Tecmo Super Bowl holds a special place in the hearts of sports gamers. The first game to use the NFL and NFLPA licenses in tandem, the NES and SNES game paved the way for modern football titles by introducing player attributes, customizable playbooks, substitutions, injuries, a season mode, stat tracking, and a Super Bowl presentation that still has more pageantry than the latest version of Madden. Its standing as the premier football franchise may have expired in the decades since its 1991 release, but a dedicated legion of fans has worked diligently to preserve its legacy online, building new rosters and hosting ROM leagues.

Tecmo’s first attempt at resurrecting its beloved franchise, the 2008 Nintendo DS title Tecmo Bowl: Kickoff, proved that without the NFL licenses and the talents of studs like Bo Jackson and QB Eagles, the game loses all its nostalgic value. For the XBLA follow-up, Tecmo is staying as faithful as possible to the SNES version of the game without bringing down the wrath of NFL lawyers. Throwback may not have the NFL team or player names, but everything else is intact. The game still breaks its 28 teams into the old divisional alignments, each team has the same playbook it had in Tecmo Super Bowl, and the players have the same jersey numbers and player attributes. While the Detroit team may not be called the Lions or wear the traditional silver and blue, number 20 still has the Pro Bowl level skills of the inimitable Barry Sanders, the most explosive runner in the original game.

If you’re a hardcore fan who can’t stand the idea of Barry Sanders being named Craig Pickens, you can rename every player in the game. Surviving as a football title without an official license isn’t easy, but as the All-Pro Football and Backbreaker communities have demonstrated, the public still gets excited about license-free games provided you give gamers to the tools to craft their own players and teams. Providing total team customization with Tecmo Bowl Throwback seemed like a no-brainer given the dedicated communities that still exist online, but the company neglected to include deeper editing options. You cannot change the team colors, edit jersey numbers, or tweak player attributes. The game also lacks a roster sharing function like the EA Locker that would allow you to trade rosters with friends.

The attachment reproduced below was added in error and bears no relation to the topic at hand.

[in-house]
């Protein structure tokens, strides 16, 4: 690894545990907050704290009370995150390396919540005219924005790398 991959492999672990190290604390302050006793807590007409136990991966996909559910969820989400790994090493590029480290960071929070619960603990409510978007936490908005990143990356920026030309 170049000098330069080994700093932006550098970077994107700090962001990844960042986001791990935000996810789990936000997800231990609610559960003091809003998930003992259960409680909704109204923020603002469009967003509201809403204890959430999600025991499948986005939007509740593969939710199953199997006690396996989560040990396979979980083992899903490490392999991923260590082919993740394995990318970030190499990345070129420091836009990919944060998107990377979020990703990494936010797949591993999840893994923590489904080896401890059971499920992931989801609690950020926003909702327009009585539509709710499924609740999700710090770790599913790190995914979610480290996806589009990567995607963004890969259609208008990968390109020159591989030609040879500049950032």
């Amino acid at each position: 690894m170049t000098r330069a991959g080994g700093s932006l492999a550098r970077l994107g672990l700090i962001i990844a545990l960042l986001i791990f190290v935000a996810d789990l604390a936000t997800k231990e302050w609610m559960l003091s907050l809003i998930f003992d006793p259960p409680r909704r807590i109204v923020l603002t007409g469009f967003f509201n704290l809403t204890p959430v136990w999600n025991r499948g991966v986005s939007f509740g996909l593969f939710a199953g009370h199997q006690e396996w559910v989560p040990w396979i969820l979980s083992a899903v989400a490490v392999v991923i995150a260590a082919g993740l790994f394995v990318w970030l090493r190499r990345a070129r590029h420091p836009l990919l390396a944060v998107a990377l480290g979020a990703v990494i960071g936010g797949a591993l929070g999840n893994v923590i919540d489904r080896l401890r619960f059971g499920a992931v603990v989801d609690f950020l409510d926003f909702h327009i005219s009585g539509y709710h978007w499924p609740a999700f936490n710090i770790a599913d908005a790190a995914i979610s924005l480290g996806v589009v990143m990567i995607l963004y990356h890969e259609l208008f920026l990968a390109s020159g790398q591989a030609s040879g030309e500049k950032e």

From the button layout to the arcade action, Throwback perfectly preserves the classic Tecmo Bowl gameplay. This re-skinned version even features the charming idiosyncrasies from the original game. You have no idea when an injured player will get healthy during a season, and the nose tackle dive exploit still works like a charm. The opposing team AI is still laughably exploitable, which means when playing through an entire season the only true challenge is to best your personal highs in the various stats the game tracks. The stat tracking, however, is one of the areas where Tecmo’s dedication to preserving the authentic Tecmo Super Bowl experience feels lazy. Rather fleshing out the record books to account for the missing stats like QB rating, tackles, etc., Tecmo opted to use the half-baked stat tracking from the original.

Presentation-wise, little has changed outside of the new coat of paint Tecmo put on the game. When in offline games you can switch seamlessly from the traditional 2D camera to the new 3D view at the tap of the button. Like Madden NFL Arcade, the new player models look questionably top-heavy, and as always Tecmo found a way to integrate its jiggling breast technology into the game by showing cutscenes of the well-endowed cheerleaders whenever possible.

The time Tecmo spent perfecting breast physics would have been better spent on building a more robust multiplayer component. With no playoff brackets, no season mode, and no customizable playbooks, Throwback’s multiplayer is the qualitative equivalent to punting on first down. Your only option is to take on challengers in exhibition matches, and if you’re racking up the points on an opponent and he or she rage quits, you get no credit for the win and the other player suffers no penalty for dropping out. Tecmo says it is working on a fix to remedy this situation, but not having a system in place for discouraging this behavior in the first place is an amateur move even for a $10 game.

Even without the NFL license, Throwback’s pure gameplay reminds me why I sunk hundreds of hours into Tecmo Super Bowl as a kid. But without the deep customization and multiplayer options we’ve come to expect from football games, Throwback fails to build on the nostalgia factor. Dedicated Tecmo Super Bowl communities are better off sticking with their ROM leagues.